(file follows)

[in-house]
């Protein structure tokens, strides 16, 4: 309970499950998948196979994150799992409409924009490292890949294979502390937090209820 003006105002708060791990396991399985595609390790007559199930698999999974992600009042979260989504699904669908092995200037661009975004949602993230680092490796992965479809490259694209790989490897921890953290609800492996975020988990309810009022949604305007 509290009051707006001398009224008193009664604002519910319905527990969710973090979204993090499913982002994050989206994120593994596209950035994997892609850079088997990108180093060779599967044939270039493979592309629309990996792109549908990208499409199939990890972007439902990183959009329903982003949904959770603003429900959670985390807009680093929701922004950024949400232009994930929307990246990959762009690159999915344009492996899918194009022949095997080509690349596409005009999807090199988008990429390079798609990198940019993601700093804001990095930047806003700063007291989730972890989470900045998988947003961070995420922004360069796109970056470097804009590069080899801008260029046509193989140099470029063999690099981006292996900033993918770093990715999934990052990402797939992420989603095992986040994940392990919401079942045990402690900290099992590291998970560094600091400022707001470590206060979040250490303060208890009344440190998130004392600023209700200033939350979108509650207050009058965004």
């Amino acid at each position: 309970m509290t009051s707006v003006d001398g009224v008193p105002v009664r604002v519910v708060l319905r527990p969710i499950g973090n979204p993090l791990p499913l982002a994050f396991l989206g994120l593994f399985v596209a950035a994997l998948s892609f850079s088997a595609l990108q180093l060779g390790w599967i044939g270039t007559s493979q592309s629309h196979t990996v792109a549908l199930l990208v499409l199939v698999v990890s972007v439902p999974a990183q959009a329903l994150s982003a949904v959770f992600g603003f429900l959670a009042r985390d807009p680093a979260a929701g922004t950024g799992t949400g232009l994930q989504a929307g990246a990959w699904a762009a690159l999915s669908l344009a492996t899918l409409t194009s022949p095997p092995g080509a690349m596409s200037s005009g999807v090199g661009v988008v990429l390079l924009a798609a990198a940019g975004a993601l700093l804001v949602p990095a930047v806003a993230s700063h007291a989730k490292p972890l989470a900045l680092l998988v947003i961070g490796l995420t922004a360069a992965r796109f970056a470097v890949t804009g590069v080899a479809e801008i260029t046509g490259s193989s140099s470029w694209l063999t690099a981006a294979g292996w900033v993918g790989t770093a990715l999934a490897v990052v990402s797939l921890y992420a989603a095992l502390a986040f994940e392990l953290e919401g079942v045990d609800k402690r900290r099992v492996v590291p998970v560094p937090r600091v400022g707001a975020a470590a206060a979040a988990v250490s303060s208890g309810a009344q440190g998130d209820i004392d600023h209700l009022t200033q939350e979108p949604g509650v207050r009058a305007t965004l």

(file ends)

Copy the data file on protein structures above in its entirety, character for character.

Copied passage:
[in-house]
């Protein structure tokens, strides 16, 4: 309970499950998948196979994150799992409409924009490292890949294979502390937090209820 003006105002708060791990396991399985595609390790007559199930698999999974992600009042979260989504699904669908092995200037661009975004949602993230680092490796992965479809490259694209790989490897921890953290609800492996975020988990309810009022949604305007 509290009051707006001398009224008193009664604002519910319905527990969710973090979204993090499913982002994050989206994120593994596209950035994997892609850079088997990108180093060779599967044939270039493979592309629309990996792109549908990208499409199939990890972007439902990183959009329903982003949904959770603003429900959670985390807009680093929701922004950024949400232009994930929307990246990959762009690159999915344009492996899918194009022949095997080509690349596409005009999807090199988008990429390079798609990198940019993601700093804001990095930047806003700063007291989730972890989470900045998988947003961070995420922004360069796109970056470097804009590069080899801008260029046509193989140099470029063999690099981006292996900033993918770093990715999934990052990402797939992420989603095992986040994940392990919401079942045990402690900290099992590291998970560094600091400022707001470590206060979040250490303060208890009344440190998130004392600023209700200033939350979108509650207050009058965004």
């Amino acid at each position: 309970m509290t009051s707006v003006d001398g009224v008193p105002v009664r604002v519910v708060l319905r527990p969710i499950g973090n979204p993090l791990p499913l982002a994050f396991l989206g994120l593994f399985v596209a950035a994997l998948s892609f850079s088997a595609l990108q180093l060779g390790w599967i044939g270039t007559s493979q592309s629309h196979t990996v792109a549908l199930l990208v499409l199939v698999v990890s972007v439902p999974a990183q959009a329903l994150s982003a949904v959770f992600g603003f429900l959670a009042r985390d807009p680093a979260a929701g922004t950024g799992t949400g232009l994930q989504a929307g990246a990959w699904a762009a690159l999915s669908l344009a492996t899918l409409t194009s022949p095997p092995g080509a690349m596409s200037s005009g999807v090199g661009v988008v990429l390079l924009a798609a990198a940019g975004a993601l700093l804001v949602p990095a930047v806003a993230s700063h007291a989730k490292p972890l989470a900045l680092l998988v947003i961070g490796l995420t922004a360069a992965r796109f970056a470097v890949t804009g590069v080899a479809e801008i260029t046509g490259s193989s140099s470029w694209l063999t690099a981006a294979g292996w900033v993918g790989t770093a990715l999934a490897v990052v990402s797939l921890y992420a989603a095992l502390a986040f994940e392990l953290e919401g079942v045990d609800k402690r900290r099992v492996v590291p998970v560094p937090r600091v400022g707001a975020a470590a206060a979040a988990v250490s303060s208890g309810a009344q440190g998130d209820i004392d600023h209700l009022t200033q939350e979108p949604g509650v207050r009058a305007t965004l």